Meanwhile the Indians, as the Spaniards called them, were coming nearer. Instead of being black, with woolly hair like negroes, as Columbus had expected to find them, he saw that they were reddish-brown in colour, and of fair height, with straight, coarse hair falling on their shoulders. They wore no clothing, but were painted gaily in red, white, and black, sometimes over the whole body, sometimes on the face only, with red circles round the eyes and a black stroke down the nose. They seemed to be very timid, and when one of the sailors raised his sword they turned back, but came on again when they found that he did not intend to hurt them. Some of them carried spears of hard wood, pointed by being charred in the fire, and one or two had a piece of sharp stone or a pointed bone fastened to the end; but these were not very dangerous weapons.

As they came up to the white men they uttered cries of astonishment at their colour, at their long beards, and at their clothes. Columbus learned afterwards that they thought the strangers were gods who had come down from the skies in the great winged ships. He ordered his men to hold out to them some coloured caps and glass beads, and then some little bells. With all these they were delighted, especially with the bells, which tinkled merrily in their hands. Gradually they lost all fear, and began gently to touch the garments of the Spaniards, and to point out curious things they saw to one another. One seized a sword blade with his hand and gave a great howl of pain and surprise when he found how sharp it was.

At last Columbus returned to the ships, but the natives followed him. Some swam through the waves, others went in canoes, which had been hollowed by fire out of a tree-trunk, for they had no tools to cut planks. These canoes held as many as forty men, and were rowed with short wide paddles, rather like shovels in shape.

That day and the next, men kept coming out to the ships with tame parrots in their hands, or cotton wound in skeins, or bread made from the cassava root. In exchange they were pleased with a broken piece of china, or a rusty nail, or some beads. "In fine, they took all and gave what they had with a good will."



Some of them wore little gold rings in their noses, and these also they were quite ready to give for the new treasures. The Admiral, however, forbade his men to give anything worthless to the Indians, and when he saw the gold he put a stop to all the bargaining, telling the sailors that this metal belonged to the King of Spain and not to them. He asked the natives where they found it, and they pointed to the south and made him understand, partly by signs, partly because he had already managed to learn a few of their words, that a large island lay there in which was found so much of the yellow metal that the king had large bowls and pots made of it. Columbus was much pleased by this news. He thought the island must be near Japan, and resolved to sail there next.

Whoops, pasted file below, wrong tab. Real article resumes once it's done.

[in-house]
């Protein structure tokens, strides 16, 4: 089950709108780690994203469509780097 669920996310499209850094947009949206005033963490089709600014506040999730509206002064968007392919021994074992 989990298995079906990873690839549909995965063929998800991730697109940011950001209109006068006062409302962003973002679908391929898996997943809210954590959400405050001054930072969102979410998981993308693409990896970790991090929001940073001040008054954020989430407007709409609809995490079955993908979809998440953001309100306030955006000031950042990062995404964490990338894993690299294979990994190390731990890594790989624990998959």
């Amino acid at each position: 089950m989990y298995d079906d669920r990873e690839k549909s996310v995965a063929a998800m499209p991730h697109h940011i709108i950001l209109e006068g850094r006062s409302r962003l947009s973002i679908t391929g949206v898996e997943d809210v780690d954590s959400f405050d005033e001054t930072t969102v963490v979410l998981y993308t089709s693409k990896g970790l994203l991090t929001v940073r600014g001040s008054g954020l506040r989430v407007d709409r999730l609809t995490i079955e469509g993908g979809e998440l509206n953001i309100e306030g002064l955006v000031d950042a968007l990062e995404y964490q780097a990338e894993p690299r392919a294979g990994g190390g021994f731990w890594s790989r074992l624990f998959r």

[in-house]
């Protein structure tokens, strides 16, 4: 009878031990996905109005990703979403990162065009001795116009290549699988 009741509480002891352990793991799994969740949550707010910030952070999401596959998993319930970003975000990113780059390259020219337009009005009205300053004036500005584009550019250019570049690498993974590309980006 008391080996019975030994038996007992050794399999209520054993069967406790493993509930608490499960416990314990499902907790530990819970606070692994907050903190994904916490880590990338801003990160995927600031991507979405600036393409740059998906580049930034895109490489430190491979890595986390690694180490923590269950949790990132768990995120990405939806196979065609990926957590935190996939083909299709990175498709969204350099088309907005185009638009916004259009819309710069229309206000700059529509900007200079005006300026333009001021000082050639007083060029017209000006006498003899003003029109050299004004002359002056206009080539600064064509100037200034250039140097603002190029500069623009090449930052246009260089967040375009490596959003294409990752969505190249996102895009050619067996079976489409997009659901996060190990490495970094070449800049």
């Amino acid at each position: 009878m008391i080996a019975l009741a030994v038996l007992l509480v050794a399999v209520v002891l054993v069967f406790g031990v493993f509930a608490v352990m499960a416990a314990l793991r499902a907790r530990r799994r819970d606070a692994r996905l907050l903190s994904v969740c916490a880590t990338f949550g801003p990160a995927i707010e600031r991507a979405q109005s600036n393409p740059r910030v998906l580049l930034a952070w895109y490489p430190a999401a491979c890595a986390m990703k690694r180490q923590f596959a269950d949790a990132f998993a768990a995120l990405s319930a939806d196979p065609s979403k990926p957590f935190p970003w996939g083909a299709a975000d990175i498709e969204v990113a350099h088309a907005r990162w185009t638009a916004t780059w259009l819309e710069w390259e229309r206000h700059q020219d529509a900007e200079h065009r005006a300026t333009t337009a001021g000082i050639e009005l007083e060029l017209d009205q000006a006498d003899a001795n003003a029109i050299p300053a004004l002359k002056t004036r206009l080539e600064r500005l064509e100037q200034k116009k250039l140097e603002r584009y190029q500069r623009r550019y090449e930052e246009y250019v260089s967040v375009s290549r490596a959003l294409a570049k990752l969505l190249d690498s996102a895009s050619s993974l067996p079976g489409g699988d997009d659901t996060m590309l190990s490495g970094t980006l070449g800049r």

Then he asked how they got the scars and marks of wounds he saw on many of their bodies. And they told him that once or twice every year a very fierce tribe of savages came from the north in canoes, and fought with them, and killed many of them, and carried others off as slaves. They asked him to stay and protect them from these enemies. But he could not do that.

He explored the island of San Salvador thoroughly. In the middle of it was a lake, and trees grew everywhere, but it did not seem to him large enough for a settlement, nor was there much gold. As the boats rowed round the coast more natives came springing out of the woods to gaze in amazement. They lifted up their arms and fell on their knees on the shore worshipping the white men, and some swam off to the boats, calling to all their friends to come and see the men from heaven, and bring them to eat and drink. Columbus ordered that all should be treated kindly, and gave presents to many before setting them on shore.